The Gadget Q&A
In search of a comfy keyboard
Is a curved keyboard key? Depends on your preference
Logitech's ergonomic keyboard is a nice, affordable choice for someone looking for something more comfortable than the typical flat computer keyboard. (Logitech photo)
Why haven't the manufacturers made the keyboard keys closer to the typewriter? Any suggestions on a keyboard where the keys are raised higher than others on a desktop computer?
A: Ted, if you're using a typical desktop keyboard, turn it over and look for a couple of tabs that flip up. These legs raise the keyboard at an angle that's preferable to a flat keyboard, but it doesn't stagger the height of the keys, like on the IBM Selectric.
Try that for a while if you haven't already, and if it doesn't work, it sounds like you'd benefit from an ergonomic keyboard by Microsoft (microsoftstore.com), Logitech (logitech.com/keyboards) and other manufacturers (amazon.com).
These $25-to-$80 keyboards don't have raised keys either. Rather the keyboard gives the appearance of being split in half, with the left hand typing on one section of the keyboard and the right typing on the other. This reduces wrist strain by placing the hands in a more natural position.
Other keyboards simply curve the keyboard so that from a distance, it looks almost as if the keyboard is smiling. The keys in the center of the keyboard are raised and slope downward to the left and the right, as if the "Y" and "H" keys were the peak of a small mound. This arrangement also is helpful.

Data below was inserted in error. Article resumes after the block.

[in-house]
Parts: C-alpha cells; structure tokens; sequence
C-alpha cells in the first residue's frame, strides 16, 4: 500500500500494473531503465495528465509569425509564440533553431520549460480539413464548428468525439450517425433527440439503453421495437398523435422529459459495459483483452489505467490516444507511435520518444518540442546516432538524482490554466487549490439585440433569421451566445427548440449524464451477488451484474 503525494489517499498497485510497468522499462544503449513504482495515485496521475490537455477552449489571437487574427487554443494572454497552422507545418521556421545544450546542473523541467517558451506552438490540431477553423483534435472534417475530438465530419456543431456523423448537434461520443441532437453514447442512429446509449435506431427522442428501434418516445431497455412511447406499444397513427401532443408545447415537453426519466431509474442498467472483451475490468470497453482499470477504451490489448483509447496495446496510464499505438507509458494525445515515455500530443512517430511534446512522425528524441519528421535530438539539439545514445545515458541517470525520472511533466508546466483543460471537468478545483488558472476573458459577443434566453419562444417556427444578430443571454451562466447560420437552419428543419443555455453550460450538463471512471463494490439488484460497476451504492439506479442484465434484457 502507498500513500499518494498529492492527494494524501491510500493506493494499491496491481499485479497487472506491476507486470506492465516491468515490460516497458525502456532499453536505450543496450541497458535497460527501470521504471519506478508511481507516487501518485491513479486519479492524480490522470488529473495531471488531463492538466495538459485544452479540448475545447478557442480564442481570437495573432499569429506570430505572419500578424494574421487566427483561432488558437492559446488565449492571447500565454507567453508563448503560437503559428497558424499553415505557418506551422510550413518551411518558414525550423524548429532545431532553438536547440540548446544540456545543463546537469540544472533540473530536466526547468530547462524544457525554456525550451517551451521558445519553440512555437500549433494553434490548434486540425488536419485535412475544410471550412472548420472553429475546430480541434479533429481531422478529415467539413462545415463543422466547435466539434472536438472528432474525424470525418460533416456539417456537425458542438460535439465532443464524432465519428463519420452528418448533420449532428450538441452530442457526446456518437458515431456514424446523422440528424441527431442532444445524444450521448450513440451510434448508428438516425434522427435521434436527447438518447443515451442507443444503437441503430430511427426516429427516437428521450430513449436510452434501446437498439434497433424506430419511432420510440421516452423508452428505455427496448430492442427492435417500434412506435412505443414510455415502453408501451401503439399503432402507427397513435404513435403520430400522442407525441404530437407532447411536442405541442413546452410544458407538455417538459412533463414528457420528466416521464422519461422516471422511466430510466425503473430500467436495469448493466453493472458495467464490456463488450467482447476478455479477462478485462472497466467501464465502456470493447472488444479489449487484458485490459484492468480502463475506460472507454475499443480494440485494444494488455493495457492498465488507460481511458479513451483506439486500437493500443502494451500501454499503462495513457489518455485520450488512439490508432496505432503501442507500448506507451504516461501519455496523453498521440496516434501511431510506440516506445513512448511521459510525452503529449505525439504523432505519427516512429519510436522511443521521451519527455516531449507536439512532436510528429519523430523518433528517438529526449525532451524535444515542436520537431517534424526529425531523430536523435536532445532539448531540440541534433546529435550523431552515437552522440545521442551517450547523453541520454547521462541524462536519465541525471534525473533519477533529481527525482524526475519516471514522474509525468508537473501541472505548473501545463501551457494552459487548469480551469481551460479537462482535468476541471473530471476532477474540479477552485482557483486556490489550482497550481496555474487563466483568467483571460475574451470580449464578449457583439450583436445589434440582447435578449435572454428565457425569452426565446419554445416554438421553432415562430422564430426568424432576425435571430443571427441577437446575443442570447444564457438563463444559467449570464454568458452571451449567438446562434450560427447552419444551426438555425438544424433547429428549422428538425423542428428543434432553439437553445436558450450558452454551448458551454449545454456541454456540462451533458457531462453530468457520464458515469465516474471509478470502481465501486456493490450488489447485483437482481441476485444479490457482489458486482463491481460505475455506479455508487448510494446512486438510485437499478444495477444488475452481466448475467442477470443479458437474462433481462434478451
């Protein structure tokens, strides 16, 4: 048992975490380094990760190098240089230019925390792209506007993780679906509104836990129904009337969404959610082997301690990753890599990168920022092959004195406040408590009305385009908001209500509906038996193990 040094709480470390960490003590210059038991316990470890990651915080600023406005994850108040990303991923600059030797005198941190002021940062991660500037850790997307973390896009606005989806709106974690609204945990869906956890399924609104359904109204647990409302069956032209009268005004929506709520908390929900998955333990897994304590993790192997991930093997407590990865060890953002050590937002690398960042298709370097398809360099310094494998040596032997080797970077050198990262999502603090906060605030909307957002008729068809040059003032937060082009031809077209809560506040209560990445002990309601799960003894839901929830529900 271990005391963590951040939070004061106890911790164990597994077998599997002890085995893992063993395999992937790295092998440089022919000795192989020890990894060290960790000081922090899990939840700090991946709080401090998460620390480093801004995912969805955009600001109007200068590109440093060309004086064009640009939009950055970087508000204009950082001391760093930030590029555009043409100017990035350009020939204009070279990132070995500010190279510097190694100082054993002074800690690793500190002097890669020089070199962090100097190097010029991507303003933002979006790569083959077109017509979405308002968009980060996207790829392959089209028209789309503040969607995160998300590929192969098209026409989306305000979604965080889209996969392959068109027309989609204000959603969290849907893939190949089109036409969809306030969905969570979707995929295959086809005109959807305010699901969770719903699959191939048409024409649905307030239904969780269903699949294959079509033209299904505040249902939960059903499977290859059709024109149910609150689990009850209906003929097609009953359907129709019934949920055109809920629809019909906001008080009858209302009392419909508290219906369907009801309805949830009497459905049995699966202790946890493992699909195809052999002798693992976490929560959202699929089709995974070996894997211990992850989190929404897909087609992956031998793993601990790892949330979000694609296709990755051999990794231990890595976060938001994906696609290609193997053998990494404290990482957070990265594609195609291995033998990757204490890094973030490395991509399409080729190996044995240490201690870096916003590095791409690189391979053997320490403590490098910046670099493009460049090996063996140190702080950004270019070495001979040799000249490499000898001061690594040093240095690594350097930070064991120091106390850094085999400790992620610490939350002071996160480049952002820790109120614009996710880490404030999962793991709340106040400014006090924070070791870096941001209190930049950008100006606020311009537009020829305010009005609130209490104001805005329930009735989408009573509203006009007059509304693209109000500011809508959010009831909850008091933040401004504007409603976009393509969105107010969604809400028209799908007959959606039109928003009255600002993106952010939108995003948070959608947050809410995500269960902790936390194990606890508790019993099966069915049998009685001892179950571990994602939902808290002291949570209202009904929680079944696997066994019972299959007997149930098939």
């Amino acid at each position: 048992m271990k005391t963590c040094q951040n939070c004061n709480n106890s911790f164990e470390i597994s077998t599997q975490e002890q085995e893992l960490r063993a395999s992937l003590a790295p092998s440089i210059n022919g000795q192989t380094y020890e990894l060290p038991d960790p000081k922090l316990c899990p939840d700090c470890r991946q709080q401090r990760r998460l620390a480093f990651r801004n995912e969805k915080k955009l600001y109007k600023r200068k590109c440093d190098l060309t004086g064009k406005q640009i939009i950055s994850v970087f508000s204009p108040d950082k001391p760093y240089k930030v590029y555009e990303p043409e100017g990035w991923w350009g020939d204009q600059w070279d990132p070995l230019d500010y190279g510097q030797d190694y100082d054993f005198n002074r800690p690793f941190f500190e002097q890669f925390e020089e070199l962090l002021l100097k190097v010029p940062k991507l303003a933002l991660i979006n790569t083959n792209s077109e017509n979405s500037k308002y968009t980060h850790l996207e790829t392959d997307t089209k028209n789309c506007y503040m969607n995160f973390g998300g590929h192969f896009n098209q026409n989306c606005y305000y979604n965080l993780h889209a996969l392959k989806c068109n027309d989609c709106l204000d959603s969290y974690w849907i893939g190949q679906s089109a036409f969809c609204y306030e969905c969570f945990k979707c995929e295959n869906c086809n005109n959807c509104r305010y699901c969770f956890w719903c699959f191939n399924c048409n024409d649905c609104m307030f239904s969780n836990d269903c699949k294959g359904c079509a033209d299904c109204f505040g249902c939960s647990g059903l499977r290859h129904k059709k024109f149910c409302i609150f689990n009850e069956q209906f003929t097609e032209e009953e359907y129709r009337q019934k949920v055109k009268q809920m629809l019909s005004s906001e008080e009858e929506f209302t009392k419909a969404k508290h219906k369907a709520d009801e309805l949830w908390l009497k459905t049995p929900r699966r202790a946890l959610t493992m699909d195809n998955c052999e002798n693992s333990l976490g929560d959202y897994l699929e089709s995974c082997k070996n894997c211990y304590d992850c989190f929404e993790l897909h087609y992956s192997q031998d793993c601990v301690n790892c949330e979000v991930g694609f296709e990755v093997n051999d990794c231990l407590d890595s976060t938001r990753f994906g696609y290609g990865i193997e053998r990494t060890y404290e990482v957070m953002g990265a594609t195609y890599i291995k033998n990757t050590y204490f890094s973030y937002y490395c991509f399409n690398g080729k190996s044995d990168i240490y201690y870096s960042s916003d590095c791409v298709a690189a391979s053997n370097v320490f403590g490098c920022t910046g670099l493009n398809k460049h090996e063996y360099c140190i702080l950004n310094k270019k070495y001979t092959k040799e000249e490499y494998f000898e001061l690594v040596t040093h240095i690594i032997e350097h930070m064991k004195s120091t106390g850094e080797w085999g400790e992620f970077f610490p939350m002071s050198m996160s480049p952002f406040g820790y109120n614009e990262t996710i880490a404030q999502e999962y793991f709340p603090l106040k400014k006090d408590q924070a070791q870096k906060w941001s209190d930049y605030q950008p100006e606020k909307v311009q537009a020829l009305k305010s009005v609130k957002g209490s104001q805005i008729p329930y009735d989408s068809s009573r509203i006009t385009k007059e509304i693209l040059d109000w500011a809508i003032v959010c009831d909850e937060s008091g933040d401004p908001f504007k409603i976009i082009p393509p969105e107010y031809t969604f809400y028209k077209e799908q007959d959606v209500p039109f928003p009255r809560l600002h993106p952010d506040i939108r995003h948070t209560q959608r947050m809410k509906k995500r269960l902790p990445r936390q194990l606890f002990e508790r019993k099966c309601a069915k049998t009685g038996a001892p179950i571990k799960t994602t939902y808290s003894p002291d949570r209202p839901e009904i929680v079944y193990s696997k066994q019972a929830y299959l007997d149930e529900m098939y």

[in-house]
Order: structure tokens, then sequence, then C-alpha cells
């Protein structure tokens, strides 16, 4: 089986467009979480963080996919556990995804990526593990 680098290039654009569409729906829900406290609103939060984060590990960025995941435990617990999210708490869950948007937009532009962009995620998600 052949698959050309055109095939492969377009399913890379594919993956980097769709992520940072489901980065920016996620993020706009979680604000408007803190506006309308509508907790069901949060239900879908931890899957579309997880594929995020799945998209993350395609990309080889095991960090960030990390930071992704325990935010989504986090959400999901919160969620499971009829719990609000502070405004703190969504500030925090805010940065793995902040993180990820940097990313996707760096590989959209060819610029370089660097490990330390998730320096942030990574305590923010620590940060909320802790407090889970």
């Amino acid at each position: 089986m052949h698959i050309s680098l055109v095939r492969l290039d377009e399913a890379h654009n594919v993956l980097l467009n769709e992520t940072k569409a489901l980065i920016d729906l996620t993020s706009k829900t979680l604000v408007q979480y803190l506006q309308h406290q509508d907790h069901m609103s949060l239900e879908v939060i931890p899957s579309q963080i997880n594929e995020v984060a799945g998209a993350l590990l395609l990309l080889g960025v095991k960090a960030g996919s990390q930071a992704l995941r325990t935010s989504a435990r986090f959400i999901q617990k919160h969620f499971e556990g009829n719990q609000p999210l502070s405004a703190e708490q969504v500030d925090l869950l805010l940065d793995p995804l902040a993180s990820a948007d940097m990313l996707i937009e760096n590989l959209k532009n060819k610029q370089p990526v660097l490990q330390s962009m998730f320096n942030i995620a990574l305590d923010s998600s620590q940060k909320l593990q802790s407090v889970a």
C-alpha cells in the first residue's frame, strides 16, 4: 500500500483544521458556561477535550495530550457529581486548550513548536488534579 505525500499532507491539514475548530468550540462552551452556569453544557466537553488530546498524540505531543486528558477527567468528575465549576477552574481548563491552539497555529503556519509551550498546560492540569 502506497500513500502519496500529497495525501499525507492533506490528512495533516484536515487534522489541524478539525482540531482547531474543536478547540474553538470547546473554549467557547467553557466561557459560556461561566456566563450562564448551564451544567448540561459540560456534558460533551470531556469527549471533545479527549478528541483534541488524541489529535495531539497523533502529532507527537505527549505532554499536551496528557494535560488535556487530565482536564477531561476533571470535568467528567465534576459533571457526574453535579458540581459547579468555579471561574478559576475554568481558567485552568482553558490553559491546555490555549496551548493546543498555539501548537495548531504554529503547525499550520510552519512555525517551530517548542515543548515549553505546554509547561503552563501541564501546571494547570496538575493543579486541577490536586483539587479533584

A company called Kinesis (www.kinesis-ergo.com) takes the split literally, giving you one keypad for your left hand and another for your right so that you can move the keypads to the positions that are best for you. These keyboards cost $100 to $150.
I can't tell you which one is best for you, so I suggest you visit an electronics store to see which ergonomic keyboards agree with your body. But lots of people who use them swear by them, and companies make them available for employees to reduce days missed because of repetitive stress injury.
As an old-school typist, you probably know how to position a keyboard to prevent stress on tendons, muscles and joints. The Occupational Safety and Health Administration recommends keeping your elbows about the same height as the keyboard and hanging comfortably to the side of the body. Shoulders should be relaxed, and wrists should not bend up or down or to either side during keyboard use. A keyboard that's too far or too close to the body will also cause problems.
Now if you want comfort AND style, Ted, check out Richard "Doc" Nagy's beautiful Victorian-style numbers at datamancer.net. Doc custom-builds these jobs to resemble manual typewriters, complete with the raise keys you might prefer. But they have the speed a touch typist needs, and they don't clack as loudly as an old Underwood.
But these handmade wonders come at a price. Like $1,100 for some models. Too rich for my blood, but they're beautiful.
Have a question about your computer, cellphone, camera or any gadget? Let us know! E-mail Eric Gwinn at email@example.com, and you could be featured in an upcoming Gadget Q&A column.